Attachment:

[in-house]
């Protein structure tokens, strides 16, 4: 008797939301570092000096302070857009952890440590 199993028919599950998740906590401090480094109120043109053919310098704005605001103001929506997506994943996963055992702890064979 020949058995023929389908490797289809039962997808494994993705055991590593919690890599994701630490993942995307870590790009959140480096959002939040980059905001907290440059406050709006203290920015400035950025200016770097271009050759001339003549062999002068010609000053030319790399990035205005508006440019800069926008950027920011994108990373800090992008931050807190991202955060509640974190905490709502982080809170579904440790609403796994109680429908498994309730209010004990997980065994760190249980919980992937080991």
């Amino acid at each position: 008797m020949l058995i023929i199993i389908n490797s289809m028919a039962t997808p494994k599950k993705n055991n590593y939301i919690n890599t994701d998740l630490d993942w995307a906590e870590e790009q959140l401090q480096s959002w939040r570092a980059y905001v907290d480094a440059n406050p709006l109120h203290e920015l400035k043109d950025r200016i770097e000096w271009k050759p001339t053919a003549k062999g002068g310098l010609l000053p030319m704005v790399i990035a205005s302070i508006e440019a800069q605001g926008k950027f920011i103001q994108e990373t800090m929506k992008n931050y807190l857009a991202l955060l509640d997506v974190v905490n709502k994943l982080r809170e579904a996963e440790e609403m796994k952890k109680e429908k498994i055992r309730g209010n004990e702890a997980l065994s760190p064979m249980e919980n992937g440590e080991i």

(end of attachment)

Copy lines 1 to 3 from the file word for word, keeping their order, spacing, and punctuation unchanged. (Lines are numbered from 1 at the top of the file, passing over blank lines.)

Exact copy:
[in-house]
């Protein structure tokens, strides 16, 4: 008797939301570092000096302070857009952890440590 199993028919599950998740906590401090480094109120043109053919310098704005605001103001929506997506994943996963055992702890064979 020949058995023929389908490797289809039962997808494994993705055991590593919690890599994701630490993942995307870590790009959140480096959002939040980059905001907290440059406050709006203290920015400035950025200016770097271009050759001339003549062999002068010609000053030319790399990035205005508006440019800069926008950027920011994108990373800090992008931050807190991202955060509640974190905490709502982080809170579904440790609403796994109680429908498994309730209010004990997980065994760190249980919980992937080991």
């Amino acid at each position: 008797m020949l058995i023929i199993i389908n490797s289809m028919a039962t997808p494994k599950k993705n055991n590593y939301i919690n890599t994701d998740l630490d993942w995307a906590e870590e790009q959140l401090q480096s959002w939040r570092a980059y905001v907290d480094a440059n406050p709006l109120h203290e920015l400035k043109d950025r200016i770097e000096w271009k050759p001339t053919a003549k062999g002068g310098l010609l000053p030319m704005v790399i990035a205005s302070i508006e440019a800069q605001g926008k950027f920011i103001q994108e990373t800090m929506k992008n931050y807190l857009a991202l955060l509640d997506v974190v905490n709502k994943l982080r809170e579904a996963e440790e609403m796994k952890k109680e429908k498994i055992r309730g209010n004990e702890a997980l065994s760190p064979m249980e919980n992937g440590e080991i």